Tech Bubble Watch

Oh Sweet Lord, CAA Wants to Set up Shop in Silicon Valley

jeremy piven talks final season of entourage Oh Sweet Lord, CAA Wants to Set up Shop in Silicon Valley

Gonna need a better cellie if you want to sign Thiel.

All those other warning signs of that the tech bubble cometh? Forget them. Because this is it:  Creative Artists Agency, the same talent-representing behemoth behind stars like Brad Pitt and Oprah, is contemplating moving to the Valley.

Hollywood tried the same thing back in the nineties, but got scared off when the bubble went bust. But it looks like they think this bubble has legs.

According to Reuters, who broke the news, the plans are under consideration and will “proceed slowly,” but the agency already has some bold-faced, internet-famous celebrities on the roster for its Speakers Division, such as Twitter co-founder Biz Stone and former Facebook exec Randi Zuckerberg, sister of what’s-his-face. You remember him? From that movie that one time?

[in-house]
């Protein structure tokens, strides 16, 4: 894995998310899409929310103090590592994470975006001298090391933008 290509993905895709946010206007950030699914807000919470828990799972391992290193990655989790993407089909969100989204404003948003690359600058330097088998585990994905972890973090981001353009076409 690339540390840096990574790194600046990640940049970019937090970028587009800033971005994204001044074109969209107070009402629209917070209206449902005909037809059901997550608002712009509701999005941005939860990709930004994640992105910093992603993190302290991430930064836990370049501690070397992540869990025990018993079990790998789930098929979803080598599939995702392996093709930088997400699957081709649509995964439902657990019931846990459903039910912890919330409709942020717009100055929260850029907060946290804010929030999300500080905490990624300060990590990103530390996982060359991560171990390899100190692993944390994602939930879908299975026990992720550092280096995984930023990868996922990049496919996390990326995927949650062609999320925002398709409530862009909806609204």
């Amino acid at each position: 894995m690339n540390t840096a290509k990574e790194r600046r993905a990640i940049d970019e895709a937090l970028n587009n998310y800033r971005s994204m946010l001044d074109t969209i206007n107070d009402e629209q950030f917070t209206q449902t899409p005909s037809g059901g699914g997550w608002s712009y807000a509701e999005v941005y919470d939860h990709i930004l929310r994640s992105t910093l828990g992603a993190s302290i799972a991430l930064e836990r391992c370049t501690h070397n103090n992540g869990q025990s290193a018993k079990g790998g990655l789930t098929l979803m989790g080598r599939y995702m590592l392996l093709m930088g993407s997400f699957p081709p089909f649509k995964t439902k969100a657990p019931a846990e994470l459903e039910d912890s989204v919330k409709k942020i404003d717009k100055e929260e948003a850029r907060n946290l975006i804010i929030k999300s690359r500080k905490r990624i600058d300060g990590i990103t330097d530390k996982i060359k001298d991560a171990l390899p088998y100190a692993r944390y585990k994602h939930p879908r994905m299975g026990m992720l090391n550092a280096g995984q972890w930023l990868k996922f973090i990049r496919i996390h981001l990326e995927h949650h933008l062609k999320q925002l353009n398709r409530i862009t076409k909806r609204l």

Reuters really brings the point home with this money quote:

“The plans under consideration by CAA underscore the idea that software developers and computer engineers are the new creative community, and tech executives — not media moguls — are the rock stars of the business world.”

Aww, isn’t it pretty to think so.

So, what will a bunch of Hollywood wheeler and dealers be doing so far from L.A.?  Says Reuters: “CAA’s business in Silicon Valley is divided into three buckets: advising tech companies about Hollywood, partnering with venture capital firms to incubate start-ups, and matching clients who have digital media ideas with companies that can help bring them to fruition.”

Yes, incubating. You read that right. For a little history lesson from the not-too-distant past, the last time Hollywood tried an incubator it was a joint venture between William Morris Endeavor, Accel Partners and AT&T known as a the Mail Room Fund that only spent about $5 million (of its $30 to $50 million under management) before shutting down in April. As former Venrock Ventures partner David Siminoff explained to Reuters, culture clashes between the Valley and Hollywood often making working together difficult.

Although that sounds like the makings of a great (read: horribly awkward and potentially violent) reality TV show, how about recruiting New York’s budding tech stars, huh? We know how to deal with your kind out here.

Follow Nitasha Tiku on Twitter or via RSS. ntiku@observer.com